Finally, an incisive click, then a creak as presumably the now unlocked door swings inwards to allow the mash of lips and intermingled feet to stumble over each other into the vestibule, where bodies and elbows, once admitted, push the door closed with a resounding thud, which further disturbs and pollutes the still atmosphere.
A dog barks its irritation, a bathroom light gets switched on, and a bedroom net curtain is twitched, then quickly let go when there's nothing to see but a yellow light shining like a beacon in the darkness. The light goes out, not long afterwards, like an eyelid preparing to return to sleep and a underfed fox decides it's now safe to scramble over a fence, its claws clinging and digging into the wooden slats until its skinny body can be carried over, and then slinks to a verge where there's bushes. There, it sits, unblinkingly, surveying this slumbering terrain it claims as its own, until a noise startles it and it darts across the street, round the corner and into the next road.
The dissonance being the starting cough of a motorcycle engine, which now putt-putts and warms as its owner zips up their leathers and squeezes their crash helmet on; its fastener fumbled with as if its brand new or not yet adjusted to, and its purchase is regretted. Where is he, the rider, going at this ungodly hour, and why? To work perhaps, or perhaps he's an insomniac and so at this late-early hour goes for a drive. He climbs astride, revs the engine and accelerates to the top of the street and turns right, which will lead him, if he chooses to follow it, past a primary school and to a main junction where either direction will take him through a parade of sleeping shops before an overpopulated town is in sight, and where the beam of his headlight will seem far less bright against the still-sullen night.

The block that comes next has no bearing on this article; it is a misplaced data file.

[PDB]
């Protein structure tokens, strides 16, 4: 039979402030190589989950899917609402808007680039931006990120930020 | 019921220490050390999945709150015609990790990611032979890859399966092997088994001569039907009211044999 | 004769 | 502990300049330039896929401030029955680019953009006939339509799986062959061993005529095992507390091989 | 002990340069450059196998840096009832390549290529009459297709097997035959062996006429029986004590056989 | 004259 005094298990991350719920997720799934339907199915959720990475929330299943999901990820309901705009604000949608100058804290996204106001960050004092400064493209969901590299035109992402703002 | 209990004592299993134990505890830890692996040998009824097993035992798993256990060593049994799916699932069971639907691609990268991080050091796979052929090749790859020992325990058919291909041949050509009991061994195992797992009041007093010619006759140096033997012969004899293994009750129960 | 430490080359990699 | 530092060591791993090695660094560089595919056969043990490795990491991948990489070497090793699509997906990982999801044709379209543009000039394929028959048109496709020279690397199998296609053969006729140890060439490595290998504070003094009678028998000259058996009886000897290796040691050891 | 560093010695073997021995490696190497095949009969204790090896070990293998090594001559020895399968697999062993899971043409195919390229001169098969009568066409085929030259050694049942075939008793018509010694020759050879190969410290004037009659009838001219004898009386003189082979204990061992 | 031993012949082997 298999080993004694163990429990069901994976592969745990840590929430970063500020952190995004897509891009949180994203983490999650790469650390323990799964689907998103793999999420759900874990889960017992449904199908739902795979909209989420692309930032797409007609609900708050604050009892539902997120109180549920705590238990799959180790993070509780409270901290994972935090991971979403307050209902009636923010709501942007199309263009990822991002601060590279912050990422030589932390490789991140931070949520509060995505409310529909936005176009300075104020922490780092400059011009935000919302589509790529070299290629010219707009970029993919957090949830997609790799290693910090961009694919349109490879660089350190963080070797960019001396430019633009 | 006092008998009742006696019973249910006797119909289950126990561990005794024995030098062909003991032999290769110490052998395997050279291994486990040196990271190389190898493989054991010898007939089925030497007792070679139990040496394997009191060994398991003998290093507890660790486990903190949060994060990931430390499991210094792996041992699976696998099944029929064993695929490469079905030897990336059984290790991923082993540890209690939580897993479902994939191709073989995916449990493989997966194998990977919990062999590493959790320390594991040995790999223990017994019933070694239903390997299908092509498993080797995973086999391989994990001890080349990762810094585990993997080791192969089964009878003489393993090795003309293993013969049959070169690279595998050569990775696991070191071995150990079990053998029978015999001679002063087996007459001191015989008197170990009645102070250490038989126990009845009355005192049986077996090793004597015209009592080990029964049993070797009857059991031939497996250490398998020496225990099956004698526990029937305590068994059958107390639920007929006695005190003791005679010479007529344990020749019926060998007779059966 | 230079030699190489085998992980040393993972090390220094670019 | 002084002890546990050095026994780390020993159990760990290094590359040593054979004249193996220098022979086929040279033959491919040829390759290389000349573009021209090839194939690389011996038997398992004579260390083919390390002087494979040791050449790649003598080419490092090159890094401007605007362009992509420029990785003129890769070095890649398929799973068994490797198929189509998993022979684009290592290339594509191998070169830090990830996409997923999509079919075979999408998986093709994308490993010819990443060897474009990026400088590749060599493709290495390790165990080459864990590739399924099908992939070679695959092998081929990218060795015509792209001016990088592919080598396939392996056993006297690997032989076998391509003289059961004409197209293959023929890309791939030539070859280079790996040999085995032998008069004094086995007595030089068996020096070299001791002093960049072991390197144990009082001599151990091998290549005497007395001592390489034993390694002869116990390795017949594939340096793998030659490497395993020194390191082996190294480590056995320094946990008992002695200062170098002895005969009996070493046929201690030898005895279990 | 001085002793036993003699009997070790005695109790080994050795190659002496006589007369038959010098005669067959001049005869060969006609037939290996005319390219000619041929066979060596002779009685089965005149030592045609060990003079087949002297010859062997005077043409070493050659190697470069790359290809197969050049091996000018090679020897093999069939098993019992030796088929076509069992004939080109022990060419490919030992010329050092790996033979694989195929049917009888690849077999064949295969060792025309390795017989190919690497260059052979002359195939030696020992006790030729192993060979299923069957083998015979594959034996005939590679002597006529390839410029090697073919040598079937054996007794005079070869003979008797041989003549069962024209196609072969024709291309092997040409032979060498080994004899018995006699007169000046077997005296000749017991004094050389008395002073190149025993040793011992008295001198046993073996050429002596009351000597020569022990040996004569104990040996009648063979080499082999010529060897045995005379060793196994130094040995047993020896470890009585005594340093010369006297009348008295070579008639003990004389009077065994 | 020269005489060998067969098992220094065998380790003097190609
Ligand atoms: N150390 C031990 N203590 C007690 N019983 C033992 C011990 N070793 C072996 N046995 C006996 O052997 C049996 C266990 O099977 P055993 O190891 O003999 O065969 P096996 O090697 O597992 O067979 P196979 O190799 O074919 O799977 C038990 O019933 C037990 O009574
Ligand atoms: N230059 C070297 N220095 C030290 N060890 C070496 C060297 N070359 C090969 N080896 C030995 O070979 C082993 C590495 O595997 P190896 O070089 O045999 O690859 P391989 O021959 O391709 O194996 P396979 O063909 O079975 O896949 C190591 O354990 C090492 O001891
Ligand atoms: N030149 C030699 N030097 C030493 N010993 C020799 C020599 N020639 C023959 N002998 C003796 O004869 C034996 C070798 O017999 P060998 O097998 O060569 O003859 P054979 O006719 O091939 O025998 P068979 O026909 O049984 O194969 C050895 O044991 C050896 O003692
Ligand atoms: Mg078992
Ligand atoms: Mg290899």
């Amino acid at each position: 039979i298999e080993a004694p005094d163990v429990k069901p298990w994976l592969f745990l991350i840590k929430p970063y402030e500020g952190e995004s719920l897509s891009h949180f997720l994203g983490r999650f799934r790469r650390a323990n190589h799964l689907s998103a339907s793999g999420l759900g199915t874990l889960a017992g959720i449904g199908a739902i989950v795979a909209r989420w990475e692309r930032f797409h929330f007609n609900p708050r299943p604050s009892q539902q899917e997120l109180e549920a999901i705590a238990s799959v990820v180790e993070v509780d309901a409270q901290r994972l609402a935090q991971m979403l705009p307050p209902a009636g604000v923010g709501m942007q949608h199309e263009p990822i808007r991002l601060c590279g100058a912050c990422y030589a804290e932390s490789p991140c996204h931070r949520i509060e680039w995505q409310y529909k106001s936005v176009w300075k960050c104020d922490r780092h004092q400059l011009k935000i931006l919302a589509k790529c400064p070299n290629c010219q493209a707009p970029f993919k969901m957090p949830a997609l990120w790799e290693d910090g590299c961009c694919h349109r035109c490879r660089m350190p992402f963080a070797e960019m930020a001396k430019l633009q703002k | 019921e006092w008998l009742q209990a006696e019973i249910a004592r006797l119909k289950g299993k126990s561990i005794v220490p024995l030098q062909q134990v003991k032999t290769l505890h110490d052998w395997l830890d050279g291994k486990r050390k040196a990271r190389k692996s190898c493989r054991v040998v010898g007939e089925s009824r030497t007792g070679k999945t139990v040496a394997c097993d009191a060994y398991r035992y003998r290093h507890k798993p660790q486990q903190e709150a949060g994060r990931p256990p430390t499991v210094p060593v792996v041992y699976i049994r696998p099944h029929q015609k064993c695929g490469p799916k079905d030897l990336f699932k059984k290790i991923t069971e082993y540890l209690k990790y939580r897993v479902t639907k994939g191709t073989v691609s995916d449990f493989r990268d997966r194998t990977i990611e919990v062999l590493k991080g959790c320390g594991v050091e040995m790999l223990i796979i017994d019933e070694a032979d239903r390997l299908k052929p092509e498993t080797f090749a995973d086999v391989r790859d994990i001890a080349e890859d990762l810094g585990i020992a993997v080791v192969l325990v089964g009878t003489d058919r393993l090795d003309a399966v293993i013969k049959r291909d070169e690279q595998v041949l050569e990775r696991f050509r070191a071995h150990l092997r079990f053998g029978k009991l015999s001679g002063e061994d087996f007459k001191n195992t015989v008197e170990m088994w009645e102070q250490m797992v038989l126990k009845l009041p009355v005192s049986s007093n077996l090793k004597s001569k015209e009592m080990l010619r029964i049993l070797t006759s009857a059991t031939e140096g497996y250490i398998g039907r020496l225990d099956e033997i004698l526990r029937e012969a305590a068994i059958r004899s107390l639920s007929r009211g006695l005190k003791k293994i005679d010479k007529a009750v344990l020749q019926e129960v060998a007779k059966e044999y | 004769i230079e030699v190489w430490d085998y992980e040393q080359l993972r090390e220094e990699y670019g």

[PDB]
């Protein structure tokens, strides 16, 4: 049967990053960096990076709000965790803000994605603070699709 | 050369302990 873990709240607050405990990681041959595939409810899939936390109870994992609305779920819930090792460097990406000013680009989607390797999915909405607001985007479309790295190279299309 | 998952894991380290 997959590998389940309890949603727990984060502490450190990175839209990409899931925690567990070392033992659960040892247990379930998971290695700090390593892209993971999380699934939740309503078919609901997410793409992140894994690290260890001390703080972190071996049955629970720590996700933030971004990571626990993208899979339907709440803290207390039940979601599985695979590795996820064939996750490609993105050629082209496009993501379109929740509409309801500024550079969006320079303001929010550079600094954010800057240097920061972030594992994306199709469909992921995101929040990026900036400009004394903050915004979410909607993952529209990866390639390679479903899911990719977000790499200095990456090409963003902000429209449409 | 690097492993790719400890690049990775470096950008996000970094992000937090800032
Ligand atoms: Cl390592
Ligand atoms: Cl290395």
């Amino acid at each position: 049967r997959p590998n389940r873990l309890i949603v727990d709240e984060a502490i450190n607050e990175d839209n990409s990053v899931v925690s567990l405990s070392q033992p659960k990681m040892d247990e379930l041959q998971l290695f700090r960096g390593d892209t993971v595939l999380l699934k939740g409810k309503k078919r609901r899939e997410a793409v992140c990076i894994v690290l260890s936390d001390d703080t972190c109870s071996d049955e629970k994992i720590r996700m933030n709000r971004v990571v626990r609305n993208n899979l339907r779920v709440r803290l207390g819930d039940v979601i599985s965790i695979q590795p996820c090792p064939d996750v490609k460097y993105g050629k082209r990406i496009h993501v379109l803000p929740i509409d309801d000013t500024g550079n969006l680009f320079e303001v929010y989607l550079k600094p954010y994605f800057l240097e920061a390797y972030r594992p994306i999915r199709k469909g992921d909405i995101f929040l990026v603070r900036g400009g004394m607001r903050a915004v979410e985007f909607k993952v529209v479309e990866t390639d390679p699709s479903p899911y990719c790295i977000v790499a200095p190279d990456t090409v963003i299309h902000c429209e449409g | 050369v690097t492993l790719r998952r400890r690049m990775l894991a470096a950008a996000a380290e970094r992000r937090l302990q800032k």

Unlike the disruption of half an hour ago, nobody has stirred. The gunning of this motorcycle they contend with so regularly it washes over them, so that even those that have been up on other nights, possibly for a glass of water or to nurse a baby, have failed to register its low-throated rumble, though if it they stepped for a moment outside they'd instantly be aware of the heavy fragrance of petrol in the stale-not-yet-freshened air.
But they don't for the thought doesn't occur. They stay inside, woolly-headed, and stand at a counter or sit in a chair in the silvery light that sneaks in through windows that are either too small or too picturesque to be veiled. The luminosity that intrudes, whether it's from a street lamp or the moon, touches their features as the sun might at the height of day. Skin is made radiant and hair tinted gold as the glass of water is drunk or the baby is winded and lovingly, with a tired mother's care, placed back in its crib. Thus bathed, their world seems becalmed and they soothed.
The full moon on this night casts this ethereal light, so heavy that it hangs like a plump fruit at risk of falling to the ground and being bruised, and to which there must come a camouflaged point where it gets plucked out of the sky for at times only a peeled segment remains.

Picture credit: The White Page, 1967, Rene Magritte

Thursday, 17 November 2016

Like a Bicycle